THE AISLE SEAT - by Mike McGranaghan
Warrior is proof of the theory that, for the length of its running time, a good movie will make you care about things you don't care about. The film is set against the backdrop of mixed martial arts (MMA) fighting, a particularly brutal sport that I routinely flip past whenever I come across it on television. For a little over two hours, though, I was completely invested in it because the story's characters are so compelling, and so much hangs in the balance for them. The most obvious film I can compare Warrior to is last year's The Fighter. Both movies involve violent sports you may or may not have any particular interest in, and both suck you in by exploring the family dynamics of the athletes who participate in those sports. If you pass on seeing Warrior simply because you don't like MMA, you're denying yourself the chance to see a solid, well-made, emotionally gripping movie.
Joel Edgerton (Animal Kingdom) and Tom Hardy (Inception) play the Conlon brothers, Brendan and Tommy. They were raised in a dysfunctional home where their father, Paddy (Nick Nolte), drank excessively and abused their mother. He was also a dogged wrestling coach to both boys. As adults, everyone is estranged. Paddy has gotten sober, but neither of his boys accept that as a reason to forgive him. Brendan is a married high school physics teacher in danger of having the bank foreclose on his home. Unbeknownst to his wife (Jennifer Morrison), he fights in cage matches to earn a few extra bucks. Tommy, meanwhile, is on the run from a painful secret. Needing money, he too decides to get into the fight game. After learning about an MMA competition with a large financial payout to the winner, he turns to the only person he trusts to train him: his father. Brendan also signs up for the competition, and when the three Conlon men arrive in Atlantic City, old family resentments are brought to the surface.
Warrior draws some intriguing parallels between MMA fighting and dysfunctional homes. Brendan and Tommy are tough guys because they've been brought up in a tough environment. Fighting is, at some level, a way of working out the aggression they have toward their father and each other. And while they get pummeled in the cage, the physical pain they feel is nothing compared to the emotional pain that lingers inside of them. Director/co-writer Gavin O'Connor (Miracle, Pride and Glory) deliberately establishes the psychology of the characters so that we always understand their motivations wherever and whoever they are fighting.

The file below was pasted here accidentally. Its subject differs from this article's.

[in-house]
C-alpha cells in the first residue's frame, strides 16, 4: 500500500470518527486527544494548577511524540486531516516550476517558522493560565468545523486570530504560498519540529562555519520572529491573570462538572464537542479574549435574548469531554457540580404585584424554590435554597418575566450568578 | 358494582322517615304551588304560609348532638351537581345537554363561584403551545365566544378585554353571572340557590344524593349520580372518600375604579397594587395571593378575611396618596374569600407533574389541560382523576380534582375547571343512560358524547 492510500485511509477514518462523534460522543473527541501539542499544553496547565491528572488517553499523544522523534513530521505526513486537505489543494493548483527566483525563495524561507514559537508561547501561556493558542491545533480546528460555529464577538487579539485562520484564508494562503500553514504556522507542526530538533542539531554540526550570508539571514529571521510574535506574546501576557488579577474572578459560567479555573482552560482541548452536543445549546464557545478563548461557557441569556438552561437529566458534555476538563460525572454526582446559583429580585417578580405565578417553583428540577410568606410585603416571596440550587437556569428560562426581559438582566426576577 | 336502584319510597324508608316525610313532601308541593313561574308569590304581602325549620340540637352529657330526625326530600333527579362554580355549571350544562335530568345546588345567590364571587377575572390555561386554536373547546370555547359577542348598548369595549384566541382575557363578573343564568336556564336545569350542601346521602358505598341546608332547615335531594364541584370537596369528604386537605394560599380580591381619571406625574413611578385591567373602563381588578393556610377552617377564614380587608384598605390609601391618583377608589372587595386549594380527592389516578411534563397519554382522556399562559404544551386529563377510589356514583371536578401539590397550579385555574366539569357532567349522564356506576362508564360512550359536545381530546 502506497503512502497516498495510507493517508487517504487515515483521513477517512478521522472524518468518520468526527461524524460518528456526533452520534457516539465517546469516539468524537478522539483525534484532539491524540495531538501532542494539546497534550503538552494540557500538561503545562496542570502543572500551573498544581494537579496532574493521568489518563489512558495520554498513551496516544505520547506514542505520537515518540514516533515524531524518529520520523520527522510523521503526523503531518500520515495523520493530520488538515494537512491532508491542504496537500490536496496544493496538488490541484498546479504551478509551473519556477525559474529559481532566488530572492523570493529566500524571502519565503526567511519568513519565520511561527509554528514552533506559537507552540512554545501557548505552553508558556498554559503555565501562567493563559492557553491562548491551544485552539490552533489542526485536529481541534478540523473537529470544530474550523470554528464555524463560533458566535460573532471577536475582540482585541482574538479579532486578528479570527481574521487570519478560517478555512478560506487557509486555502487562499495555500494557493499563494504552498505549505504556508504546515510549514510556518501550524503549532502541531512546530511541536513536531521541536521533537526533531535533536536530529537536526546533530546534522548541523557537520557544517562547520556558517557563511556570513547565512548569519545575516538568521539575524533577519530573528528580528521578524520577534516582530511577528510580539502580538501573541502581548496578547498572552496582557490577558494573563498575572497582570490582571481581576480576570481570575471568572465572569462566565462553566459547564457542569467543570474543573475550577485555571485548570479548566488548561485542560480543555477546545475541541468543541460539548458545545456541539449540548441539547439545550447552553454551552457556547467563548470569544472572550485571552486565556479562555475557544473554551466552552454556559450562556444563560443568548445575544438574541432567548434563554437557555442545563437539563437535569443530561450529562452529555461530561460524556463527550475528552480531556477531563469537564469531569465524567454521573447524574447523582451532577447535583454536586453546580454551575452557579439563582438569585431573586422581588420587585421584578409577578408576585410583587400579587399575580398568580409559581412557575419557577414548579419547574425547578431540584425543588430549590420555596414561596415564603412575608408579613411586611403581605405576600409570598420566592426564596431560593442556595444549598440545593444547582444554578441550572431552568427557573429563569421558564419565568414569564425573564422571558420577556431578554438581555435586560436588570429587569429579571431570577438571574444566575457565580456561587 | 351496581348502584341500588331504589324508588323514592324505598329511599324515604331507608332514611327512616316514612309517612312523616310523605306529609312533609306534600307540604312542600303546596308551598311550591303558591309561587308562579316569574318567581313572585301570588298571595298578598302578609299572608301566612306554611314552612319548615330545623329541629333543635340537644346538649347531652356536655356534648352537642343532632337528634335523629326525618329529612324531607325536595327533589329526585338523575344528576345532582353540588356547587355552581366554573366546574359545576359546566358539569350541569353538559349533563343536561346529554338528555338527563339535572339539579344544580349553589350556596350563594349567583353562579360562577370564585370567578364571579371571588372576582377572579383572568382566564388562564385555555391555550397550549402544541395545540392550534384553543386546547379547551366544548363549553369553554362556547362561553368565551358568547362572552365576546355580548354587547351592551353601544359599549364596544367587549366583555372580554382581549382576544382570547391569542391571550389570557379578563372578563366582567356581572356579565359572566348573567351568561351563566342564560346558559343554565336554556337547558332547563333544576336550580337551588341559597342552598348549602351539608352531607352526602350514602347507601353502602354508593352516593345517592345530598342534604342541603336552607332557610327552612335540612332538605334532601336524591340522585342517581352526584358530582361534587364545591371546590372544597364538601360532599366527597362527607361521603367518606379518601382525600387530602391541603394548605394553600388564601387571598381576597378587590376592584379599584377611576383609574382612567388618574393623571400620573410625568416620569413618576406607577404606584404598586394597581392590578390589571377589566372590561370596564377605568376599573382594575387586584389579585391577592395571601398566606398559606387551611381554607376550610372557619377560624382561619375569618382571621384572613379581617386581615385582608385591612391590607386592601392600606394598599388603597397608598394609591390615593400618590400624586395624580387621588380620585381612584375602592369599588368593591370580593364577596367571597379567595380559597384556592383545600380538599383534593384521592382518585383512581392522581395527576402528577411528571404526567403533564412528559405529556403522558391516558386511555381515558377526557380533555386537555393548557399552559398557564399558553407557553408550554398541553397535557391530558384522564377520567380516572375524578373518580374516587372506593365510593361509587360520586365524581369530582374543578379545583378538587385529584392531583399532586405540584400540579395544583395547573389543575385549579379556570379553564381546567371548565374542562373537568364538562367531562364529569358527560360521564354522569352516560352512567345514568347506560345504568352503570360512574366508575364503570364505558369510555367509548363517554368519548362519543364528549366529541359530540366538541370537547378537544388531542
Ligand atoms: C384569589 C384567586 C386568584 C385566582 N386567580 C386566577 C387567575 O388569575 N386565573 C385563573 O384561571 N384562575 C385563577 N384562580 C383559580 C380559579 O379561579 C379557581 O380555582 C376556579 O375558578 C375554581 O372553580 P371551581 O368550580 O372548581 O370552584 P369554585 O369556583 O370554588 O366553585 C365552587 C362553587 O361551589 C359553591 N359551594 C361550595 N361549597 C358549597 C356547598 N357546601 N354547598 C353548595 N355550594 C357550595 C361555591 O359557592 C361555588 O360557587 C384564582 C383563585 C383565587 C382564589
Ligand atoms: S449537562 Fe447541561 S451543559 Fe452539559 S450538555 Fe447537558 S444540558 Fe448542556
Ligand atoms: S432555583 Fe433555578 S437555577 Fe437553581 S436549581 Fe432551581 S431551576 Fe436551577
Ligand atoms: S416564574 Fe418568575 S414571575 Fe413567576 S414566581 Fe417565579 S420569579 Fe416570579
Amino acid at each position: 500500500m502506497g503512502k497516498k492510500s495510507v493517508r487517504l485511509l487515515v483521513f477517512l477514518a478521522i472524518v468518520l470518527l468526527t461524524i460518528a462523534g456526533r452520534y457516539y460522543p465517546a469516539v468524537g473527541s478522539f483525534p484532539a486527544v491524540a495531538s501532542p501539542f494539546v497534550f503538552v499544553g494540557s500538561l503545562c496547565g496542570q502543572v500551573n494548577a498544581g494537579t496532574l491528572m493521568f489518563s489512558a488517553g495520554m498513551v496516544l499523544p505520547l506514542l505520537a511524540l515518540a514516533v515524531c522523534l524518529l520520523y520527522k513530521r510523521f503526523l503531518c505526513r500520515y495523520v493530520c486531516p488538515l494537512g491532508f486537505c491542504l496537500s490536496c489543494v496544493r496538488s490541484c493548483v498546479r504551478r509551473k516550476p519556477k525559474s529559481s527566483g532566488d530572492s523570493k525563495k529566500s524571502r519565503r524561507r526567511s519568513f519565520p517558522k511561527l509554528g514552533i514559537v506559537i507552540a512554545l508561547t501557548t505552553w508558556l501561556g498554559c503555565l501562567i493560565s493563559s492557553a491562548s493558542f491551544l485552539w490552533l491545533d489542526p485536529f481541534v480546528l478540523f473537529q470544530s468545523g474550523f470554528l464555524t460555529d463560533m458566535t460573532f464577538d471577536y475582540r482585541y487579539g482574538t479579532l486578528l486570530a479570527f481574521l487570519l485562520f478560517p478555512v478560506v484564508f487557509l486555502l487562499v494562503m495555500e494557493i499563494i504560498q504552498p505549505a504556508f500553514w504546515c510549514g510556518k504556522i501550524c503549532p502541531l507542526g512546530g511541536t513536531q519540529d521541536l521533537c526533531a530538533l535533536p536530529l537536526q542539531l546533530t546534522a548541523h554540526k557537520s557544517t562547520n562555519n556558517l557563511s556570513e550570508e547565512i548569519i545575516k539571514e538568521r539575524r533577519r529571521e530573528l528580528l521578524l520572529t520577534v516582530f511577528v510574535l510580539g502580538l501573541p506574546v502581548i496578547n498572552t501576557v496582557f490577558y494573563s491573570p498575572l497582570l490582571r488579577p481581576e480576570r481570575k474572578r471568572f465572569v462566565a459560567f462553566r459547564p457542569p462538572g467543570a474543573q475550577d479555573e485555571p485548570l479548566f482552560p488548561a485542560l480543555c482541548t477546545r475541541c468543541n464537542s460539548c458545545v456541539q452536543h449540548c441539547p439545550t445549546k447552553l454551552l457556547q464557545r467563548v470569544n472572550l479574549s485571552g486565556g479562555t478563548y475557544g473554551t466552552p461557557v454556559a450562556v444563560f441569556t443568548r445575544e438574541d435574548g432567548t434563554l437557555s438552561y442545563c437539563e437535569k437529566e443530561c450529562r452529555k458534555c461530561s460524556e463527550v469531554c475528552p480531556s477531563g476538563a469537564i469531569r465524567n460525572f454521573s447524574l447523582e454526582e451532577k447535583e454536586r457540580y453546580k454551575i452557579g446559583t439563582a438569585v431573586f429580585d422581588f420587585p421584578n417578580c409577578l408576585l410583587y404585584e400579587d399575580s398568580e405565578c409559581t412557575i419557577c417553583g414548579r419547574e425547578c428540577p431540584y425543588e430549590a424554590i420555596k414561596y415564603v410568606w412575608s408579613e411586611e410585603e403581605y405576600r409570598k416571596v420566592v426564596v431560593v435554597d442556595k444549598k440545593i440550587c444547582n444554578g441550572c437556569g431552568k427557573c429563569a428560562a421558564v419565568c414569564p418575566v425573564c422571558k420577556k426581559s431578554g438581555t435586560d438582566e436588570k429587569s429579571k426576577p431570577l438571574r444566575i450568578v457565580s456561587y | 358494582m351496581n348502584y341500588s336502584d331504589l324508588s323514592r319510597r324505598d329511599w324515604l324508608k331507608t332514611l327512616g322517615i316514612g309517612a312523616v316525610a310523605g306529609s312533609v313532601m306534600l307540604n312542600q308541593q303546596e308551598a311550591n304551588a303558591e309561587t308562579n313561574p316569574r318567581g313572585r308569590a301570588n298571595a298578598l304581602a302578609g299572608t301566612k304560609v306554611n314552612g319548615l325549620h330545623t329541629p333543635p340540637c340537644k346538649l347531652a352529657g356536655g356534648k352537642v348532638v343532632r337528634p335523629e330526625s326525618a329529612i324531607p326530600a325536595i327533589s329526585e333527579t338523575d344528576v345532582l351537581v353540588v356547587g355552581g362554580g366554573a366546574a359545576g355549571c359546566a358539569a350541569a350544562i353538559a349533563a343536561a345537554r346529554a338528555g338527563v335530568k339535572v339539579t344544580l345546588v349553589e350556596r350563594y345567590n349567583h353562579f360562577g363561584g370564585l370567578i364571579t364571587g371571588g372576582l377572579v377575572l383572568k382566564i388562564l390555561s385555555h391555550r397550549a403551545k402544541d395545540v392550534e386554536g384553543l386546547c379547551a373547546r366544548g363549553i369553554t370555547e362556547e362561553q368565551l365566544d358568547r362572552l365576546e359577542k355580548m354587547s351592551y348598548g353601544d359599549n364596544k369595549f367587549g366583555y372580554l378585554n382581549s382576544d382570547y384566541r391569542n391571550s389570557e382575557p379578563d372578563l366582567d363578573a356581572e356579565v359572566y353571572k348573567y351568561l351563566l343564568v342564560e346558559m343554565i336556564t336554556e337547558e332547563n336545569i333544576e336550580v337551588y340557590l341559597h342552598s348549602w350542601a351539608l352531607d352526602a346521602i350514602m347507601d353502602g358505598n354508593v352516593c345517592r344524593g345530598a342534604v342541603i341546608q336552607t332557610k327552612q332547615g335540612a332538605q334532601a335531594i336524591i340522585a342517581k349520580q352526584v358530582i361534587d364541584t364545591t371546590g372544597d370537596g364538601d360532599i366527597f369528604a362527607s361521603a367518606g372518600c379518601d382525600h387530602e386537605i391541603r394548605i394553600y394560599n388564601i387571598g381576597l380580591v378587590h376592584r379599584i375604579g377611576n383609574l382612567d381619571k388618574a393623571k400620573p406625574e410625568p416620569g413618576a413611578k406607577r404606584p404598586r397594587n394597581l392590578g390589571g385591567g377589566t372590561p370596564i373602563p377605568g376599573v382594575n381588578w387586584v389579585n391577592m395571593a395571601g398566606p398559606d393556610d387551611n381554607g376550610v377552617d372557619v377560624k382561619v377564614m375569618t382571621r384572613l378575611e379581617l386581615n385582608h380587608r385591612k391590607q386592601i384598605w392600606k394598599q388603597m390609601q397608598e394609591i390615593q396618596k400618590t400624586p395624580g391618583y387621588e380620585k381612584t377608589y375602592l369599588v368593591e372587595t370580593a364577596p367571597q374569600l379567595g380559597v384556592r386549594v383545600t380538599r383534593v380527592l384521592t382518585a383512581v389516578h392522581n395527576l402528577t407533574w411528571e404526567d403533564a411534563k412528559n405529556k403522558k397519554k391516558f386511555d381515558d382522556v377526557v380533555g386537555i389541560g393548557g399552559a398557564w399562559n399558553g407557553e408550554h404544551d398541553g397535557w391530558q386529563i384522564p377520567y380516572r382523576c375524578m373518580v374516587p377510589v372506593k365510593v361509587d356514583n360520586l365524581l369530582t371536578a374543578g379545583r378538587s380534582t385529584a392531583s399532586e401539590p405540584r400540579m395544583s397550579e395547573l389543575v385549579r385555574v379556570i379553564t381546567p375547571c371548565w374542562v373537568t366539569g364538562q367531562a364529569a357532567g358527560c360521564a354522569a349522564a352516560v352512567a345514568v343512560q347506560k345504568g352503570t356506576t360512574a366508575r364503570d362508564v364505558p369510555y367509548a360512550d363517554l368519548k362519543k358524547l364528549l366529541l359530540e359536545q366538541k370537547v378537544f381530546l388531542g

The performances are really stellar. Edgerton gives Brendan a slow burn anger. He's a committed husband and father, with an ethic that makes him prefer risking bodily injury to losing his home. When he taps into his inner rage (i.e. his feelings about his dad, his estrangement from his brother), he becomes perhaps not the strongest fighter, but the most resilient one. Hardy, on the other hand, makes Tommy all outward fury; he hits as hard as he can every time. I like how we slowly get to see the things that made him this way. There's a vulnerability he masks beneath his powerful, intimidating exterior. Tommy claims he wants Paddy to train him but doesn't want to mend any fences. Thanks to Hardy, we can see this isn't entirely true.
Both these guys are Oscar worthy, but the real standout performance comes from Nick Nolte. You probably know a guy like Paddy Conlon: drank too heavily, did terrible things, got sober, had to find a way to deal with the shame of the things he did. Nolte gives Paddy a desperate, longing quality, as though earning the forgiveness of his boys is the thing that will allow him to finally forgive himself. At every moment, you feel the man's anguish. Nolte has never been finer.
Warrior builds to a conclusion you might see coming, not that it matters. The resolution of this family's problems plays out in an absolutely riveting fashion, full of tension and catharsis. This is why I say I cared about MMA while watching. The movie does such a good job of showing why these guys are in the cage that it transcends the sport; you're not watching an event, you're watching life unfold for these men. The final five minutes could have been cheesy if done incorrectly, but the acting and the direction are so precise that the finale instead turns into the sort of rousing, lump-in-the-throat entertainment that sends you out of the theater on a high.
The only thing I didn't like about the film was its over-reliance on a few lame sports movie cliches. During the big event, we have to listen to the constant yammer of the commentators. When will sports flicks learn that if the drama playing out is strong enough, we don't need the “authenticity” of color commentary? There are also way too many cutaways to Brendan's students watching the fight back home. Every time he starts to get knocked around, we see them yelling ooh and ahh. Whenever he gets ahead, we see them cheering and pumping their fists. Again, this is unnecessary stuff, and O'Connor goes back to it more often than he needs to.
Still, Warrior is affecting stuff. Made with great skill, it tells a poignant, emotionally-charged family story that just happens to involve mixed martial arts fighting. Prepare yourself to be blown away.
( 1/2 out of four)
Warrior is rated PG-13 for sequences of intense mixed martial arts fighting, some language and thematic material . The running time is 2 hours and 20 minutes.